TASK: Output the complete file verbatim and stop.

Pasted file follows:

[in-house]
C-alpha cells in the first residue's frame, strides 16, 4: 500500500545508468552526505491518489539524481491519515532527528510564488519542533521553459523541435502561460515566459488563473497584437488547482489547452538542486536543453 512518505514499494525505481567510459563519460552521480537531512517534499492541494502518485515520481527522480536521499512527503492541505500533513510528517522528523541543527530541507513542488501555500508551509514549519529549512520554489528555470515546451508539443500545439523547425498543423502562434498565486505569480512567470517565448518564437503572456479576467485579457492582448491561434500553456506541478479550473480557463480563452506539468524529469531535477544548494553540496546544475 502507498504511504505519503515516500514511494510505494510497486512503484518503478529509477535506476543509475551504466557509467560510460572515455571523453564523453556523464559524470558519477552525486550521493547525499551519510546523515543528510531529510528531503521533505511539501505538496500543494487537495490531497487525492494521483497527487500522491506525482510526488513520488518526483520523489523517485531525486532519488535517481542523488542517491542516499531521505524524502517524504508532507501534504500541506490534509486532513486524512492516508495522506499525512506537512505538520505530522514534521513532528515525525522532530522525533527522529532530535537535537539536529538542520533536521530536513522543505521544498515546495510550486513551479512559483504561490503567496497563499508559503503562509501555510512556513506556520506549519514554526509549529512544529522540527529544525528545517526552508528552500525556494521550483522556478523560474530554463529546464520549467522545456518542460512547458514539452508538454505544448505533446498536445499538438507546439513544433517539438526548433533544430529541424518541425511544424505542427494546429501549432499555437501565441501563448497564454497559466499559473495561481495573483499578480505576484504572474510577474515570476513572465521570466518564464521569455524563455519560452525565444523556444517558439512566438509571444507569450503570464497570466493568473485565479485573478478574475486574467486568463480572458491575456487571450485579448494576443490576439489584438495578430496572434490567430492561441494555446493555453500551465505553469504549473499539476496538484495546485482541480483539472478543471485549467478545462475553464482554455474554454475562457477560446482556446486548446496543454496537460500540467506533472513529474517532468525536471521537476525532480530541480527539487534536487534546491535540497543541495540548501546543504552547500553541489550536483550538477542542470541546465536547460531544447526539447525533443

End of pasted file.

[in-house]
C-alpha cells in the first residue's frame, strides 16, 4: 500500500545508468552526505491518489539524481491519515532527528510564488519542533521553459523541435502561460515566459488563473497584437488547482489547452538542486536543453 512518505514499494525505481567510459563519460552521480537531512517534499492541494502518485515520481527522480536521499512527503492541505500533513510528517522528523541543527530541507513542488501555500508551509514549519529549512520554489528555470515546451508539443500545439523547425498543423502562434498565486505569480512567470517565448518564437503572456479576467485579457492582448491561434500553456506541478479550473480557463480563452506539468524529469531535477544548494553540496546544475 502507498504511504505519503515516500514511494510505494510497486512503484518503478529509477535506476543509475551504466557509467560510460572515455571523453564523453556523464559524470558519477552525486550521493547525499551519510546523515543528510531529510528531503521533505511539501505538496500543494487537495490531497487525492494521483497527487500522491506525482510526488513520488518526483520523489523517485531525486532519488535517481542523488542517491542516499531521505524524502517524504508532507501534504500541506490534509486532513486524512492516508495522506499525512506537512505538520505530522514534521513532528515525525522532530522525533527522529532530535537535537539536529538542520533536521530536513522543505521544498515546495510550486513551479512559483504561490503567496497563499508559503503562509501555510512556513506556520506549519514554526509549529512544529522540527529544525528545517526552508528552500525556494521550483522556478523560474530554463529546464520549467522545456518542460512547458514539452508538454505544448505533446498536445499538438507546439513544433517539438526548433533544430529541424518541425511544424505542427494546429501549432499555437501565441501563448497564454497559466499559473495561481495573483499578480505576484504572474510577474515570476513572465521570466518564464521569455524563455519560452525565444523556444517558439512566438509571444507569450503570464497570466493568473485565479485573478478574475486574467486568463480572458491575456487571450485579448494576443490576439489584438495578430496572434490567430492561441494555446493555453500551465505553469504549473499539476496538484495546485482541480483539472478543471485549467478545462475553464482554455474554454475562457477560446482556446486548446496543454496537460500540467506533472513529474517532468525536471521537476525532480530541480527539487534536487534546491535540497543541495540548501546543504552547500553541489550536483550538477542542470541546465536547460531544447526539447525533443